Cryptocurrencies present a continental shift in monetary systems, but also risks
There is a network of cybercriminals operating across borders. It is notably difficult to track them, or even trace the money as they make use of Blockchain, the technology behind Bitcoin cryptocurrency. Even when they are eventually found, it may be difficult to arrest them and impossible to recoup lost assets. Despite these concerns, the emergence of new cryptocurrencies continues to pick up speed even within non-criminal communities with the value of cryptocurrency transactions expected to surpass $1 trillion (USD) in 2017; 15 times the value of the previous year.
In my view, this is largely because cryptocurrencies also present opportunities to change some of the fundamentals of the current financial system to remove the “middleman” presenting new frontiers for Africa and its sizeable ‘unbanked’ population. However, this model is only sustainable if it is secure and consumers have confidence in that security.
The Harvard Business Review acknowledges that blockchain technology is complex, but the idea is simple. At its most basic, Harvard Business Review describes blockchain as a vast, global distributed ledger or database running on millions of devices and open to anyone, where not just information but anything of value – money, titles, deeds, music, art, scientific discoveries, intellectual property, and even votes – can be moved and stored securely and privately.
On the other hand, blockchain also holds the potential to help people transfer money faster and at a lower cost. For lower income individuals (including the unbanked), blockchain could offer easier access to the economy. Considered to be the ‘trust fabric’ of cryptocurrencies, blockchain is a shared database consisting of a ledger of digital transactions or ‘blocks’ maintained by a group of networked computers over the Internet. Each encrypted block contains the history of every block that came before it (timestamped to the second), to act as an element of connectedness, commerce and credit, all in one. With blockchain technology, a world of possibilities opens up.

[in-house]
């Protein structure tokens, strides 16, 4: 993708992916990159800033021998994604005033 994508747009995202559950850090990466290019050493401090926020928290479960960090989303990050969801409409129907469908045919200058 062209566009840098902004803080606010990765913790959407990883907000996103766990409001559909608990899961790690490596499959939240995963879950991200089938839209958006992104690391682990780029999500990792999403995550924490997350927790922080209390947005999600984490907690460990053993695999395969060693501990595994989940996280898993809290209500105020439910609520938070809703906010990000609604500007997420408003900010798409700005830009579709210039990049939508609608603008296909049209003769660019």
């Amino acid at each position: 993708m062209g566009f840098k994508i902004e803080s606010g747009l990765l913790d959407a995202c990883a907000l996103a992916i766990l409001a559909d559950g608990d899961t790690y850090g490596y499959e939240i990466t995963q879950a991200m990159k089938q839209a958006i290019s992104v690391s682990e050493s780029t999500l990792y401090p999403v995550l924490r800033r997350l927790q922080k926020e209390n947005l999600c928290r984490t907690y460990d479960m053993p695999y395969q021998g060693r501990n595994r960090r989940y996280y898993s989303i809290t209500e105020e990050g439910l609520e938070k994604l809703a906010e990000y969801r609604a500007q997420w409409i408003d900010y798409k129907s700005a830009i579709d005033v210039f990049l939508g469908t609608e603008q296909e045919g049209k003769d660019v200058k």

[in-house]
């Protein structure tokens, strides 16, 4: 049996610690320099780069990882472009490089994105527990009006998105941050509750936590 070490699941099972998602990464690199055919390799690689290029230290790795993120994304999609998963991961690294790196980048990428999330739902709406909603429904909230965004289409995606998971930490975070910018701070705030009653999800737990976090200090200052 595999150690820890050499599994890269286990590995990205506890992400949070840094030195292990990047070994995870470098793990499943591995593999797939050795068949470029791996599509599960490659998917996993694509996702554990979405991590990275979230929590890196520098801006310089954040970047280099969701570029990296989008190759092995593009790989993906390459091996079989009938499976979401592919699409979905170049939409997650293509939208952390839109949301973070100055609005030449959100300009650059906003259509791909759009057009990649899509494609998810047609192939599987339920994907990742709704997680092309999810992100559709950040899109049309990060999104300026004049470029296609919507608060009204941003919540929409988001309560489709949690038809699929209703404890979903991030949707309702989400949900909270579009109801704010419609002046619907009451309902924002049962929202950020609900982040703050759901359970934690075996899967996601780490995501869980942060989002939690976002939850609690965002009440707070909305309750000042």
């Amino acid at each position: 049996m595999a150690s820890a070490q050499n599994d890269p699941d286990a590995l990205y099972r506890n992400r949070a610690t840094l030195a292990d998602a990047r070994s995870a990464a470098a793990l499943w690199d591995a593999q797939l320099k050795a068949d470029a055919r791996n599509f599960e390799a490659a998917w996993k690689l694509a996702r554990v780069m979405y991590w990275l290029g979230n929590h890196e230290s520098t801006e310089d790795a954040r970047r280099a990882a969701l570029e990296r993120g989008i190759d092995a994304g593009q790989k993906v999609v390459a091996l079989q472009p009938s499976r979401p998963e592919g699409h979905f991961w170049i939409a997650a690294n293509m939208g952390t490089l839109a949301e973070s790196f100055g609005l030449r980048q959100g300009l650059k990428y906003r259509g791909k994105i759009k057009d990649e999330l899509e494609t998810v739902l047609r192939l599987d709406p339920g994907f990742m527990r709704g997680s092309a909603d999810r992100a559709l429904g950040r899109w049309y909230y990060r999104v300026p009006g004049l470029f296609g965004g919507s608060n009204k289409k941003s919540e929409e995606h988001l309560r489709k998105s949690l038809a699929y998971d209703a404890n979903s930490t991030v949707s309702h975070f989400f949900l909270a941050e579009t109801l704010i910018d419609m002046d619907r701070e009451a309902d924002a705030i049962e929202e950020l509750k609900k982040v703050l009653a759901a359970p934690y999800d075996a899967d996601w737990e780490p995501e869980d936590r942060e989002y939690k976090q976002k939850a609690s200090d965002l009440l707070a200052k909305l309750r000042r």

To date, blockchain technology seems to have presented transparent, auditable records of transactions while ensuring trust. In fact, according to Deloitte, Blockchain could potentially help improve cyber-defense as the platform can secure and prevent fraudulent activities through consensus mechanisms, and detect data tampering based on its underlying characteristics of immutability, transparency, auditability, data encryption and operational resilience; provided typical systems and network cyber security controls, due diligence, practice and procedures are all in place.
Both public and private networks assume that chain protocols are already in place and that the user already has several internal security layers; however, in most situations this is not the case. Ideally security controls should include installation of:
Organisations that are shifting towards Blockchain should also ensure that at a Boardroom level, they take ownership of an overall cybersecurity programme that includes:
Within blockchain use, it is important to make sure that it provides advanced security controls including:
When storing cryptocurrencies, it is important to consider:
Cybercriminals always seek the easiest attack base and if they have to choose between a system that is difficult to hack verses one that that has little or no security, they will always opt for the latter. However, in the grand scheme of things, security concerns remain minimal for blockchain, but the socioeconomic impacts on Africa could prove profound.
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